Lacquered wood with gold and red, inlaid with mother of pearl, engraved brass mounts and hinges
59.3 x 70.2 x 43 cm
Place of origin
JapanOrder this image
Ham House, Surrey (Accredited Museum)
Elizabeth Dysart spent a considerable sum extending Ham House, and also on furnishing it. She bought exotic objects from all over the world and was particularly fond of lacquer objects like this cabinet from Japan. Curiosities and small precious objects would have been displayed inside.
A 'Nagasaki lacquer' cabinet [NT 1139897.1], probably either Nagasaki or Kyoto, Japan, circa 1670, on a carved and gilded stand [NT 1139897.2], European, circa 1670. The stand one of a pair; the other [NT 1139896.2] supports another slightly different Japanese cabinet of the same date [NT 1139896.1]. The cabinet lacquered with gold and red on black and inlaid with mother of pearl, mounted with engraved brass hinges, lockplate and corners. The top, the side panels and the doors are decorated with flowering plants and birds, opening to an interior with six drawers and two small doors with escutcheons. The cabinet is raised on a small shaped plinth.
This cabinet, and its similar flanking cabinet [NT 1139896.1], were probably purchased by Elizabeth Murray, 2nd Countess of Dysart (1626 - 1698), circa 1670, and they are believed to have been at Ham House since at least 1677, when an inventory lists 'two Japan Cabinetts' in the Green Closet. The pair of stands were probably commissioned at about the same time, although they do not feature until the 1679 inventory, when they are called ‘frames’. The cabinets on stands have always been placed on either side of the chimney piece, facing the long stools, as can also be seen in H.W. Brewer 's watercolour of the Green Closet circa 1886 (Private collection). A cabinet at Seaton Delaval [NT 1276509.1] appears to be this cabinet’s pair, and is thought to have come from the same workshop. All of these cabinets will be the subject of further research.(Entry adapted by Megan Wheeler, August 2018).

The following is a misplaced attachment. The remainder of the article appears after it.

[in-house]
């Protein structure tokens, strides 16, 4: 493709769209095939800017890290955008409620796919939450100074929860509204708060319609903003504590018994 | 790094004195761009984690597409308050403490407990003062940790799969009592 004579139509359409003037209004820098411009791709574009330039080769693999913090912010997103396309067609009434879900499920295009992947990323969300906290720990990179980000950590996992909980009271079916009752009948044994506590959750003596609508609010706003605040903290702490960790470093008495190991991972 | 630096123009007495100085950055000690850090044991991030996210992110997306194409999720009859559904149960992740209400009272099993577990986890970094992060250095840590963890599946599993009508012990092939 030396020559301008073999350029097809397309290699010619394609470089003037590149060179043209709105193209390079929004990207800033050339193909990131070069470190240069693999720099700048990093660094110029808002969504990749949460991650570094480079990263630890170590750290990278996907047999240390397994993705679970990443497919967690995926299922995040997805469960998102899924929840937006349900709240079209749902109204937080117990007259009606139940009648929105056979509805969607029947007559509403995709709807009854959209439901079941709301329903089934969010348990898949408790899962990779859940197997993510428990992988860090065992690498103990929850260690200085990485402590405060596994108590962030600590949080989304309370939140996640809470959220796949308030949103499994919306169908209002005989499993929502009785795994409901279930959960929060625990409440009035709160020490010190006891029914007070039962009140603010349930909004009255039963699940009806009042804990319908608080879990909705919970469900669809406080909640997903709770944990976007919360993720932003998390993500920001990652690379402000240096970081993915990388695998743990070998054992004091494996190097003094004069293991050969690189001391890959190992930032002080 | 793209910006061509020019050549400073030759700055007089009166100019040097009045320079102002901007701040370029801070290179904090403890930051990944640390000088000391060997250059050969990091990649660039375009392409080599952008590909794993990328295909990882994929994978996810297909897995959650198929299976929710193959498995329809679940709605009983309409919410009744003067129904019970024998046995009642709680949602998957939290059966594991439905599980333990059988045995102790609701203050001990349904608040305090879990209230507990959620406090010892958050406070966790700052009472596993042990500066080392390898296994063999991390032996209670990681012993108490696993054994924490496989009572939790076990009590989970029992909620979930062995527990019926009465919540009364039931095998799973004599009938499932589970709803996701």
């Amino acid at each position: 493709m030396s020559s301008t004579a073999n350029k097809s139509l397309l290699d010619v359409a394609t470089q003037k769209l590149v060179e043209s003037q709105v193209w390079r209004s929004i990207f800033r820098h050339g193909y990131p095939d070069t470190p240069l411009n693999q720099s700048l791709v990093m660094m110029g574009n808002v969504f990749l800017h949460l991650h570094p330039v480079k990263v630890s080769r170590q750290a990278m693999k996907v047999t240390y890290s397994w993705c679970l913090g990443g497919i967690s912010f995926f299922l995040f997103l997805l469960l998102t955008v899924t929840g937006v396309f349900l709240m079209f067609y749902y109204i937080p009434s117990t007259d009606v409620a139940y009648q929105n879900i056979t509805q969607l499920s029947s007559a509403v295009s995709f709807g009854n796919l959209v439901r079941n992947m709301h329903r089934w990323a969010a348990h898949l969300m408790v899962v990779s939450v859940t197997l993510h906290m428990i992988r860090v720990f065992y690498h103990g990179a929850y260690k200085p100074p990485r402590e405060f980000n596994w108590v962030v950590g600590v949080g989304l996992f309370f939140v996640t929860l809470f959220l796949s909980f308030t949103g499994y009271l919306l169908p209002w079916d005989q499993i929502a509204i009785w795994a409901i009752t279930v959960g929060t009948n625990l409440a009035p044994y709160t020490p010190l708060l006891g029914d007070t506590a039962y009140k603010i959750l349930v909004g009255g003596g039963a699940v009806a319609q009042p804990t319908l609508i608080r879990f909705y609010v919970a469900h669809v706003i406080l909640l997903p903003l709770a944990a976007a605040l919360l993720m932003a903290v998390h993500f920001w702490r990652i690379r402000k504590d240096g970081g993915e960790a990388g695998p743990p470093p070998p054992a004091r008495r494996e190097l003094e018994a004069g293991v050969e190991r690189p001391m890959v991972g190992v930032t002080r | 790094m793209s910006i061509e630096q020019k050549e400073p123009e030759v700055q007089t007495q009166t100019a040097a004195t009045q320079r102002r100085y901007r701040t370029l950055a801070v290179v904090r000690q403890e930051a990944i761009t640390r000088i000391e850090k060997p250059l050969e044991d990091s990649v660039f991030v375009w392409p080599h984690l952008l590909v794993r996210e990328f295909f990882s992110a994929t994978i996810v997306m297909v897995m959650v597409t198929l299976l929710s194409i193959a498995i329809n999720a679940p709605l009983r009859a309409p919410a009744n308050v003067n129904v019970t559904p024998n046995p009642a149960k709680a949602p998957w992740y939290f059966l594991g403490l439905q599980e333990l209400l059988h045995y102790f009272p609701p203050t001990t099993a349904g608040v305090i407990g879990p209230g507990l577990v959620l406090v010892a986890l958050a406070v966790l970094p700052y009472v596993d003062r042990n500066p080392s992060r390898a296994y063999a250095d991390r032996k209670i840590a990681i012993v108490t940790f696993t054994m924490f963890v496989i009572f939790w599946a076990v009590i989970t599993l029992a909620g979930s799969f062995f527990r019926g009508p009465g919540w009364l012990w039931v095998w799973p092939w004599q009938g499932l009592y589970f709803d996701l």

The Ham House inventory of 1677 lists in the Green Closet, 'Two Japan Cabinetts' and the inventory of 1679 'Two Japan Cabinets & frames'. Thence by descent, until acquired in 1948 by HM Government when Sir Lyonel, 4th Bt (1854 – 1952) and Sir Cecil Tollemache, 5th Bt (1886 – 1969) presented Ham House to the National Trust, and entrusted to the care of the Victoria & Albert Museum, until 1990, when returned to the care of the National Trust, and to which ownership was transferred in 2002.
Rowell 2013 Christopher Rowell (ed.), Ham House 400 Years of Collecting and Patronage, Yale, 2013, p.28